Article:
Posted by: gdevi | April 29, 2010

BP Oil Spill

Read about the BP oil spill here. Revolting story. I am normally not given to swearing and I am not foul-mouthed. But several expletives come readily to my mind when I watch these reports. I want to ask these oil companies: How heartless and greedy can you possibly be? What will make you stop? When will you be happy? What will make you satisfied? I hope you will breathe, eat, drink, and sleep in oil when you get to heaven.

All the bayou wildlife spared by Hurricane Katrina, BP must feel particularly proud that they played the crucial part in killing off all those animals in this latest round of oil spill.  Looting, raping and violating Mother Earth with absolute impunity! I feel so hopeless that I will never see a change in the environmental policies of this world during my life time.

See the Louisiana map of destroyed habitats here.

How damage control works.  Dream about dead fish now. I feel so bad for these fisher-folks; their entire livelihood has been turned to nothing by these oil drillers. That’s right; “drill, baby, drill!”

Paul Krugman’s op-ed on the story here.

How it affects the fishing industry and restaurants. Reading this essay reminded me of the fishing industry in Kerala; fishing is one of Kerala’s staple industries. Something like this will wipe out the fisher folks there. The writer talks about the shrimp harvest; it is so beautiful to see the shrimp harvests along the Kerala coast. Here is a song that celebrates the harvesting of prawns and fish — it is called Chakara in Kerala. All along the coast you can see these huge nets slung out into the ocean as far as eyes can see. Long before they mechanized the trawlers, this is how they went to sea.

I was wondering if the oil companies are affected at all by the ruin and waste they have created.  Charismatic oil! Indeed! But here is a poem by the great Italian poet Cesare Pavese which expresses the dismay that we all feel:

Atlantic Oil

by Cesare Pavese

The drunk mechanic is happy to be in the ditch.

From the tavern, five minutes through the dark field

and you’re home. But first, there’s the cool grass

to enjoy, and the mechanic will sleep here till dawn.

A few feet away, the red and black sign that rises

from the field: if you’re too close, you can’t read it,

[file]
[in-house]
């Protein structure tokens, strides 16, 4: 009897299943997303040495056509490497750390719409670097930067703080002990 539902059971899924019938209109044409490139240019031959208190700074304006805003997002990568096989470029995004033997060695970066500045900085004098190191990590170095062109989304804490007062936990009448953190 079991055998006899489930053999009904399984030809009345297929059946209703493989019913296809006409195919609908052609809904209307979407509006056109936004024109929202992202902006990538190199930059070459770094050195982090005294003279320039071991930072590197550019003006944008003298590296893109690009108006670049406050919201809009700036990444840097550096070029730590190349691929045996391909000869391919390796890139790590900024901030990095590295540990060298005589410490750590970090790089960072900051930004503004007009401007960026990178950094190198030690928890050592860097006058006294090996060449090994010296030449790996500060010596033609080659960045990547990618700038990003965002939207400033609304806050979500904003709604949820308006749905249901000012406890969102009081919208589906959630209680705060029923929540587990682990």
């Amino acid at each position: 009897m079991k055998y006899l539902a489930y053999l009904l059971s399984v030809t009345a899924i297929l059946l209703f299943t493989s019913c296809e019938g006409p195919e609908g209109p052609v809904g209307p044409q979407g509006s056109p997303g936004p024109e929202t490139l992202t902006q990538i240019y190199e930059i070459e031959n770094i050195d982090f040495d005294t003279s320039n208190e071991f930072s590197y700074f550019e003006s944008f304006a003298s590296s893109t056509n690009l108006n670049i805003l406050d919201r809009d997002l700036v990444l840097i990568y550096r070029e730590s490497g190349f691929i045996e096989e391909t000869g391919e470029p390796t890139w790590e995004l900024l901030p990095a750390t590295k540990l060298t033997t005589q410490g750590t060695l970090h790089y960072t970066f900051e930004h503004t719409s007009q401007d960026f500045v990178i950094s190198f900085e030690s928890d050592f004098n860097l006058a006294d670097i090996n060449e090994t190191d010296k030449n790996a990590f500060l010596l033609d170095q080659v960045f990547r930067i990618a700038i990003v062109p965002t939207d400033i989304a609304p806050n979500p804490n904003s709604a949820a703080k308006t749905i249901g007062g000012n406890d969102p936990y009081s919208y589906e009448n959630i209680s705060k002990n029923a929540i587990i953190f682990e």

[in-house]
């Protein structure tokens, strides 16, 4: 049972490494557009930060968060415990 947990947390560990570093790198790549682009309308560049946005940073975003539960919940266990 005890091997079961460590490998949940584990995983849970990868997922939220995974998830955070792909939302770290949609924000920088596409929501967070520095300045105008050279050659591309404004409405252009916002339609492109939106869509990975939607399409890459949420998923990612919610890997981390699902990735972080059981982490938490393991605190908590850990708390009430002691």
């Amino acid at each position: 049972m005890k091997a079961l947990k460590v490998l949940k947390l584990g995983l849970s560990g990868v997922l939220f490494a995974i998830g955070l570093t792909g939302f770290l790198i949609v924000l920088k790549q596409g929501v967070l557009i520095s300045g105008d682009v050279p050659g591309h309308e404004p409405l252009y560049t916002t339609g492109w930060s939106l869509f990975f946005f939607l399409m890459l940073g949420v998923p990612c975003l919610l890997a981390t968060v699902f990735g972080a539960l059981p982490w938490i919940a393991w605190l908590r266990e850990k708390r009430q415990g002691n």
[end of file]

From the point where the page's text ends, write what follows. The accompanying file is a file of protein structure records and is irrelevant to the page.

it’s that big. At this hour, it’s still wet dew.

Later, the streets will cover it with dust, as it covers

the bushes. The mechanic, beneath it, stretches in sleep.

Silence is total. Shortly, in the warmth of the sun,

one car after another will pass, waking the dust.

At the top of the hill they slow down for the curve,

then plunge down the slope. A few of the cars

stop at the garage, in the dust, to drink a few liters.

At this time of the morning, the mechanics, still dazed,

will be sitting on oil drums, waiting for work.

It’s a pleasure to spend the morning sitting in the shade,

where the stink of oil’s cut with the smell of green,

of tobacco, of wine, and where work comes to them,

right to the door. Sometimes it’s even amusing:

peasants’ wives come to scold them, blaming the garage

for the traffic—it frightens the animals and women—

and for making their husbands look sullen: quick trips

down the hill into Turin that lighten their wallets.

Between laughing and selling gas, one of them will pause:

these fields, it’s plain to see, are covered with road dust,

if you try to sit on the grass, it’ll drive you away.

On the hillside, there’s a vineyard he prefers to all others,

and in the end he’ll marry that vineyard and the sweet girl

who comes with it, and he’ll go out in the sun to work,

but now with a hoe, and his neck will turn brown,

and he’ll drink wine pressed on fall evenings from his own grapes.

Cars pass during the night, too, but more quietly,

so quiet the drunk in the ditch hasn’t woken. At night

they don’t raise much dust, and the beams of their headlights,

as they round the curve, reveal in full the sign in the field.

Near dawn, they glide cautiously along, you can’t hear a thing

except maybe the breeze, and from the top of the hill

they disappear into the plain, sinking in shadows.

Translated by Geoffrey Brock

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